Date of Award


Degree Name

Master of Science


Chemical and Paper Engineering


Paper Engineering, Chemical Engineering and Imaging

First Advisor

Dr. John Cameron

Second Advisor

Dr. Peter Parker

Third Advisor

Dr. Jan Pekarovic

Access Setting

Masters Thesis-Open Access


The benefit of caustic treatment on changing cellulose properties has long been known. When the treated pulp is later intended for use in personal or in health care product industries, it is important that all residual chemicals are removed and that the pure cellulose or carbohydrate portion of the pulp remains. The removal is usually facilitated by washing. Due to the low caustic concentration in the washing filtrates the removal of the excess water by standard techniques such as evaporation would not be economical.

The main objective of this investigation was to evaluate the concept of using reverse osmosis for recovery of caustic soda (NaOH) from filtrates generated by washing of the treated pulp. This was achieved by assessing membrane separation effectiveness (selectivity) and productivity (flux) measured at different levels of caustic solution concentration. In addition, initial testing of the membrane longevity in retaining both separation selectivity and productivity was evaluated.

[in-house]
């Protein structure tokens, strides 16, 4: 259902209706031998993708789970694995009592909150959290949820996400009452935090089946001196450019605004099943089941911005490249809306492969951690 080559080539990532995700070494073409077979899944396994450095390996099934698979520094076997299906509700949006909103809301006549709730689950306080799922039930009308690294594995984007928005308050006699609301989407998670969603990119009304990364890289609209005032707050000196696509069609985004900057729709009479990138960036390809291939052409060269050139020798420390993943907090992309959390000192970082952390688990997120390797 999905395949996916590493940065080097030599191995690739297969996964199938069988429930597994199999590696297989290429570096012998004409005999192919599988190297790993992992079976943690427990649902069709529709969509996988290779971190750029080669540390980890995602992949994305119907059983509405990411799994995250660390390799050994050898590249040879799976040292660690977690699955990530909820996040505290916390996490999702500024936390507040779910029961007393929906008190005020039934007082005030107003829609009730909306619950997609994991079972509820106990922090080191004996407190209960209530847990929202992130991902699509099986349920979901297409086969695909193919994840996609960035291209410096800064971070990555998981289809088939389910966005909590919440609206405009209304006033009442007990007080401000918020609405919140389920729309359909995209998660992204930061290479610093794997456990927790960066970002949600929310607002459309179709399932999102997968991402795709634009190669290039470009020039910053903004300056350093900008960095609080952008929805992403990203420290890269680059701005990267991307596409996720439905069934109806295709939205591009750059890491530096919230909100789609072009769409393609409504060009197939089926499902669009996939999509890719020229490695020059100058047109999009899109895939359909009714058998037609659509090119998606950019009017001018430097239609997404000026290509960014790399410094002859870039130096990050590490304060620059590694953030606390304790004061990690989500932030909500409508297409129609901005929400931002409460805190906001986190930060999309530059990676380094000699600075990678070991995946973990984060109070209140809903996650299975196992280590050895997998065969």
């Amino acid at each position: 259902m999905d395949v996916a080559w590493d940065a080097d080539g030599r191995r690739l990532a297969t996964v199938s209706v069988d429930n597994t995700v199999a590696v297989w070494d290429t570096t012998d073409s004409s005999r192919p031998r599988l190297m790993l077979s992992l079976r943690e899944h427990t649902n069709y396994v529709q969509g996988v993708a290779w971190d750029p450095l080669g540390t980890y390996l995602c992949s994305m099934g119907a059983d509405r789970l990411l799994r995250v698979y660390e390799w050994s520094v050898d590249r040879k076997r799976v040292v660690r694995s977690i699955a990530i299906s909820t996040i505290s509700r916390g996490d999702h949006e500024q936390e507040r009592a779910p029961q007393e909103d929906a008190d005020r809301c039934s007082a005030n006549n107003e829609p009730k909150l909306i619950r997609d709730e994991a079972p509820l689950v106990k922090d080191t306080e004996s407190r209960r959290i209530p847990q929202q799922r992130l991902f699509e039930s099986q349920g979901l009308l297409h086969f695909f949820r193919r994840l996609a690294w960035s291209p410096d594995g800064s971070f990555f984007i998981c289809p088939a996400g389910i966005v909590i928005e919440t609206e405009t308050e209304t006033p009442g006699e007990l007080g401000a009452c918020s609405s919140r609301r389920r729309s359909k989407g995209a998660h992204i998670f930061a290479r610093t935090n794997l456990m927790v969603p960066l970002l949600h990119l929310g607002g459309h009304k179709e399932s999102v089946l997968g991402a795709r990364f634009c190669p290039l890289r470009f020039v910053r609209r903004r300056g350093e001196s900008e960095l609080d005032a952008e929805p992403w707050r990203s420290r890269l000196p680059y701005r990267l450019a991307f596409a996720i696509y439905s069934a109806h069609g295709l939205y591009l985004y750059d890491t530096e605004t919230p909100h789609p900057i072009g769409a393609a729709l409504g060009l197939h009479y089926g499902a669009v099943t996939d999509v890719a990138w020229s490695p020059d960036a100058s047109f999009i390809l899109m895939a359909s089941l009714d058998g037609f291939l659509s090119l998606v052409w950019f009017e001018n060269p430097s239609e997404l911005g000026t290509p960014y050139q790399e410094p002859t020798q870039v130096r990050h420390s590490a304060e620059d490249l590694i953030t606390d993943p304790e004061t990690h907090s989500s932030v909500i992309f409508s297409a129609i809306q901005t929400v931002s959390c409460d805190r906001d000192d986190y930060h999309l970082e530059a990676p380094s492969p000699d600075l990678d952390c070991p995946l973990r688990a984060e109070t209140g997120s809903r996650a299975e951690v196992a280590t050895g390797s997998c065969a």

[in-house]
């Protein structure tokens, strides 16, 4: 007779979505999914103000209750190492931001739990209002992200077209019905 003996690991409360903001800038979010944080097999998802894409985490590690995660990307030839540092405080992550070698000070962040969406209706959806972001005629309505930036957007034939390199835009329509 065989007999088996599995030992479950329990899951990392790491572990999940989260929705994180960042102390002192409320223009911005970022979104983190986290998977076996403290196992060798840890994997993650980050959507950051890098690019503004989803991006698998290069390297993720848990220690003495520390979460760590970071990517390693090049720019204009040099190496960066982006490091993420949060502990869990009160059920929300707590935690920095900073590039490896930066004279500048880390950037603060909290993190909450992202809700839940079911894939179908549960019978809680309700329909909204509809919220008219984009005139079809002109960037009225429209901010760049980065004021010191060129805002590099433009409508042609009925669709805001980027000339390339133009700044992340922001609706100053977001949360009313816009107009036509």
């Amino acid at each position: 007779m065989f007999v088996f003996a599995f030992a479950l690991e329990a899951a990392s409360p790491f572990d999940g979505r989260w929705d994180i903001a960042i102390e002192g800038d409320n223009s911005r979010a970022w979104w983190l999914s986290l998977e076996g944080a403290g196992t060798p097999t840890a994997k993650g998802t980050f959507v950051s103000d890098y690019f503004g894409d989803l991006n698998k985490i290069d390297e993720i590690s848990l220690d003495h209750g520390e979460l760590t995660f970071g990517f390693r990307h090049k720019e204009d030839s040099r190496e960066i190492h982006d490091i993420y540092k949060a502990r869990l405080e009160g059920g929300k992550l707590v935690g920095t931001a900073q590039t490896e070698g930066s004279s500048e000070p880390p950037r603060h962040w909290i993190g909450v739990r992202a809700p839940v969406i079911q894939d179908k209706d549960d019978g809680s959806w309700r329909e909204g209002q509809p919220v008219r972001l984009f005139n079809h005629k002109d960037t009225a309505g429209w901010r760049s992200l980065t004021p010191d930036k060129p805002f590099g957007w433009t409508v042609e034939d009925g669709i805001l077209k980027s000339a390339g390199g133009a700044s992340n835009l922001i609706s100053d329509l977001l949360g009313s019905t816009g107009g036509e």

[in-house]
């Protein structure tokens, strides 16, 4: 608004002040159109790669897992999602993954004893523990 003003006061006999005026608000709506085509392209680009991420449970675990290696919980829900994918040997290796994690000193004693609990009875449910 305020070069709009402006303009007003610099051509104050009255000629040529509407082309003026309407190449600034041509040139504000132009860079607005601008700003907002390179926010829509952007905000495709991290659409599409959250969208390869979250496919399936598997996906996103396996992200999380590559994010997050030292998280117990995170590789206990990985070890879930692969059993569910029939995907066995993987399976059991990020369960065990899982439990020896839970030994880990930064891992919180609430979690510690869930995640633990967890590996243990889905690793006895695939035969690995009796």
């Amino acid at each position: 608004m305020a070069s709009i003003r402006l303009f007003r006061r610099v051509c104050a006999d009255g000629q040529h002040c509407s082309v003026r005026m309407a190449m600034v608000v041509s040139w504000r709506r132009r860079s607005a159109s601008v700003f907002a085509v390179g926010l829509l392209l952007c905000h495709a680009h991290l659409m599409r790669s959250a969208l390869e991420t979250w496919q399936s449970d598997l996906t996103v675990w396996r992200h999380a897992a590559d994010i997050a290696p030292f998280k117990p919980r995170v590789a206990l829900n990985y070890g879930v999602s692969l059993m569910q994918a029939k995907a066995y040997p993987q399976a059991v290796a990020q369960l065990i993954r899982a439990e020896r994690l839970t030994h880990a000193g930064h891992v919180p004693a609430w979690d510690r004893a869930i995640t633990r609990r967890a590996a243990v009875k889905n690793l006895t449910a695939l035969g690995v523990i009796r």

Initial investigation demonstrated that the reverse osmosis is capable of concentrating the diluted solution of NaOH. The flux values for 1 % NaOH solution at 800 psi transmembrane pressure and an average temperature of 25°C was measured at 85 l/hr.m2 range with over 85% salt rejection. The membrane tested showed no deterioration in performance over the period of 50 hours of running and retained its performance characteristics after exposure to NaOH solution for period of 45 days.